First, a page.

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Chapter 10:


Authors: Robert A. Hardy, J. Brooks Crawford


Robert A. Hardy , MD

The human retina is a highly organized structure, consisting of alternate layers of cell bodies and synaptic processes. Despite its compact size and apparent simplicity when compared with nervous structures such as the cerebral cortex, the retina has a remarkably sophisticated level of processing power. Visual processing of the retina is elaborated upon by the brain, and the perception of color, contrast, depth, and form occurs in the cortex.

The anatomy of the retina is presented in Chapter 1. new window  Figure 1-17 shows the major cell types and identifies the layers of this tissue. Division of the retina into layers composed of groups of similar cells permits the clinician to localize a function or functional disturbance to a single layer or group of cells. Processing of retinal information proceeds from the photoreceptor layer through the ganglion cell axon to the optic nerve and brain.


The retina is the most complex of the ocular tissues. In order to see, the eye must perform as an optical instrument, as a complex receptor, and as an effective transducer. Rod and cone cells in the photoreceptor layer are capable of transforming light stimulus into a nerve impulse that is conducted by the nerve fiber layer of the retina through the optic nerve and ultimately to the occipital visual cortex. The macula is responsible for the best visual acuity and for color vision, and most of its photoreceptor cells are cones. In the central fovea, there is a nearly 1:1 relationship between the cone photoreceptor, its ganglion cell, and the emerging nerve fiber, and this ensures the most acute vision. In the peripheral retina, many photoreceptors are coupled to the same ganglion cell, and a more complex system of relays is necessary. The result of such an arrangement is that the macula is used primarily for central and color vision (photopic vision) while the remaining retina, which is populated mostly by rod photoreceptors, is utilized primarily for peripheral and night (scotopic) vision.

The rod and cone photoreceptors are located in the avascular outermost layer of the sensory retina and are the site of the chemical reaction initiating the visual process. Each rod photoreceptor cell contains rhodopsin, which is a photosensitive visual pigment formed when opsin protein molecules combine with 11-cis retinal. As a photon of light is absorbed by rhodopsin, 11-cis retinal is immediately isomerized to its all-trans form. Rhodopsin is a membrane-bound glycolipid that is partially embedded in the double membrane disks of the photoreceptor outer segment. Peak light absorption by rhodopsin occurs at approximately 500 nm, which is the blue-green region of the light spectrum. Spectral sensitivity studies of cone photopigments have shown peak wavelength absorption at 430, 540, and 575 nm for blue-, green-, and red-sensitive cones, respectively. The cone photopigments are composed of 11-cis retinal bound to a variety of opsin proteins.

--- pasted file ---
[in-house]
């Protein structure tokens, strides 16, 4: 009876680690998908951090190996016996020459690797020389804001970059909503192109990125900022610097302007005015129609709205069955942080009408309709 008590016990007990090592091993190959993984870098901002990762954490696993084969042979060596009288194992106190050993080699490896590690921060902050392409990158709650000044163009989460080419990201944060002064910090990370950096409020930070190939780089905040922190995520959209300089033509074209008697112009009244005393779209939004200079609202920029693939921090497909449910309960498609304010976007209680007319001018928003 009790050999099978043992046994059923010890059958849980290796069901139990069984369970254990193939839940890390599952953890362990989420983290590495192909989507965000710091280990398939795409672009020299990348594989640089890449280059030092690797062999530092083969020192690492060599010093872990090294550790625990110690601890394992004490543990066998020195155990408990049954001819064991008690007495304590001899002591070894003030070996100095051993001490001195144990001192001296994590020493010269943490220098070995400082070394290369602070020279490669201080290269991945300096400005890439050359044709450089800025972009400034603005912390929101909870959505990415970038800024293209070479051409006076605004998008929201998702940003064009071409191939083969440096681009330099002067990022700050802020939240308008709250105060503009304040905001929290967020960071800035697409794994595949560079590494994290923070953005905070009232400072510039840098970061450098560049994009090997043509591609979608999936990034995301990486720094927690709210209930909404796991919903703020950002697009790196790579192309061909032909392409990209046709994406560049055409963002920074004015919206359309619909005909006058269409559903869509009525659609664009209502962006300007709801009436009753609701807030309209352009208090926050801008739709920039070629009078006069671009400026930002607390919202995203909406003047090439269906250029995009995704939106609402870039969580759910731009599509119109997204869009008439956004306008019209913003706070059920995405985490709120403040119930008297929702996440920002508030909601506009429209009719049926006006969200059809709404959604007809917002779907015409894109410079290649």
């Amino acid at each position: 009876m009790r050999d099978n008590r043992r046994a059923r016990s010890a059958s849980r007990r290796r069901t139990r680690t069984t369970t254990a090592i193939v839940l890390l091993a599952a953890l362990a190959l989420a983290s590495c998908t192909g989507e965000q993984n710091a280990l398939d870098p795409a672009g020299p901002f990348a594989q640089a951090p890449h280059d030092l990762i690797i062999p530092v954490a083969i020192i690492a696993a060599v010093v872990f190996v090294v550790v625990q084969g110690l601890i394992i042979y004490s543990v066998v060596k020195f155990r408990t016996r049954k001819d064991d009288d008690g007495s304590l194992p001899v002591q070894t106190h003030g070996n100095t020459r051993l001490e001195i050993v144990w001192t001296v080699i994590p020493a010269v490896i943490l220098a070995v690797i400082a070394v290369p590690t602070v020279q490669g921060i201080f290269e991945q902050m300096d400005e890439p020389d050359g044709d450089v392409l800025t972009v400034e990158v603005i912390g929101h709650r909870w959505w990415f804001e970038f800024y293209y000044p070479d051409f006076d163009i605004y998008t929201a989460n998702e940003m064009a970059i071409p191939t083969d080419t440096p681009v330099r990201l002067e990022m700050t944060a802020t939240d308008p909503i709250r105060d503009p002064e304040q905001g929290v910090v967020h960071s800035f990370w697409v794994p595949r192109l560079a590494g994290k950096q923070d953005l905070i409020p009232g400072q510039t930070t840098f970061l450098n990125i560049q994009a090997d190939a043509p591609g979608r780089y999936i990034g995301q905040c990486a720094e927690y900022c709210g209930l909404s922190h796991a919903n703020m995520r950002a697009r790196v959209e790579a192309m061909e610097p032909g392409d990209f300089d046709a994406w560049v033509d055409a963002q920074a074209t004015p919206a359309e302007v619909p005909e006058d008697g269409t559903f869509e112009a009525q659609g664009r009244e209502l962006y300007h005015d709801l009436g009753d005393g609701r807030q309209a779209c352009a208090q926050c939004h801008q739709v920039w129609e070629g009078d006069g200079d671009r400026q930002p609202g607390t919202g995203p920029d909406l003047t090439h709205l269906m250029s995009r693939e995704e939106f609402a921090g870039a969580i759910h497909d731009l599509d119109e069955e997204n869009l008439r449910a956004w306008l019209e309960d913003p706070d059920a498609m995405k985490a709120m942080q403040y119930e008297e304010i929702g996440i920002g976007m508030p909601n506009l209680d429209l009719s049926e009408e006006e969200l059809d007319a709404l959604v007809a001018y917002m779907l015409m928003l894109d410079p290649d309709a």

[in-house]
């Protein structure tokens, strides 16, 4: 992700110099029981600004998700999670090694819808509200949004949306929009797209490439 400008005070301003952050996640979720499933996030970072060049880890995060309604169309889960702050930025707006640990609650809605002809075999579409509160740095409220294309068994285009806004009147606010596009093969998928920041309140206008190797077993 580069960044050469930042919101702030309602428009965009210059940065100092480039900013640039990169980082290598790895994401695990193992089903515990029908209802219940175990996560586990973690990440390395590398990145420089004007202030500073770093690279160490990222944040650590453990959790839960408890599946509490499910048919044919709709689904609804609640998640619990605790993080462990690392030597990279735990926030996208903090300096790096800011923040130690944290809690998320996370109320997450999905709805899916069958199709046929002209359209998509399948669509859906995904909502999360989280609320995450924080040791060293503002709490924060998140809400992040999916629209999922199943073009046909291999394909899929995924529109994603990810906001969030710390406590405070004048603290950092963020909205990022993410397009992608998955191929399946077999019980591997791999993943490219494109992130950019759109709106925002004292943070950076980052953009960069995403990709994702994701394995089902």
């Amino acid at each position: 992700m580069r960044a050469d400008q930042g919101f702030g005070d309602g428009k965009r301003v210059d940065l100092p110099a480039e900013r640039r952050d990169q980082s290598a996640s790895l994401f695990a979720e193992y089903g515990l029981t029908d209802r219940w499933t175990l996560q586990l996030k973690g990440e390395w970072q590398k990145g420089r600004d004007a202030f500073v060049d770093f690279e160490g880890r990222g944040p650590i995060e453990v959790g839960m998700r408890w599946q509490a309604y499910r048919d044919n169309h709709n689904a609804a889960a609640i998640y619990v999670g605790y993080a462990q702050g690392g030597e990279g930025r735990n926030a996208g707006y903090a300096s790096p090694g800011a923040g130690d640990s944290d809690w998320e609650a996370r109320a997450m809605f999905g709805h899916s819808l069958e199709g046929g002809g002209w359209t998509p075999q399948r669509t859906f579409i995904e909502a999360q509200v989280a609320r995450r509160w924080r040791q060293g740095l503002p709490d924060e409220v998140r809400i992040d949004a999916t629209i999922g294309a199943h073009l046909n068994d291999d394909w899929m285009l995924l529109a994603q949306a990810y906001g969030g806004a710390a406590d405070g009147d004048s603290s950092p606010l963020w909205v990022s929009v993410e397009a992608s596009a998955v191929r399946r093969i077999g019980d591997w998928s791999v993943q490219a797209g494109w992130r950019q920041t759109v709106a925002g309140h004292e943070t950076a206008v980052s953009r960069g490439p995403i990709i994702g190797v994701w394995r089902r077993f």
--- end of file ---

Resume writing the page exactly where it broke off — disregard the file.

Scotopic vision is mediated entirely by the rod photoreceptors. With this dark-adapted form of vision, varying shades of gray are seen, but colors cannot be distinguished. As the retina becomes fully light-adapted, the spectral sensitivity of the retina shifts from a rhodopsin-dominated peak of 500 nm to approximately 560 nm, and color sensation becomes evident. An object takes on color when it contains photopigments that absorb specific wavelengths and selectively reflect or transmit certain wavelengths of light within the visible spectrum (400-700 nm). Daylight vision is mediated primarily by cone photoreceptors, twilight by a combination of cones and rods, and night vision by the rod photoreceptors.


The examination of the retina is described in Chapter 2 and depicted in new window  Figures 2-12, new window  2-13, new window  2-14, new window  2-15, new window  2-16, new window  2-17 and new window  2-18. The retina can be examined with a direct or indirect ophthalmoscope or with a slitlamp (biomicroscope) and contact or handheld biconvex lens. With these instruments, the skilled observer is clinically able to dissect the layers of the retina in order to determine the type, level, and extent of retinal disease. Fundus photography and fluorescein angiography (new window  Figures 2-27, new window  2-28 and new window  2-29) are useful adjuncts to the clinical examination; photography allows pictorial documentation for future comparison, and angiography provides the vascular detail needed for laser treatment of retinal diseases.

The clinical application of visual electrophysiologic and psychophysical tests is described in Chapter 2. Such tests may be helpful in establishing the diagnosis of certain disease entities.

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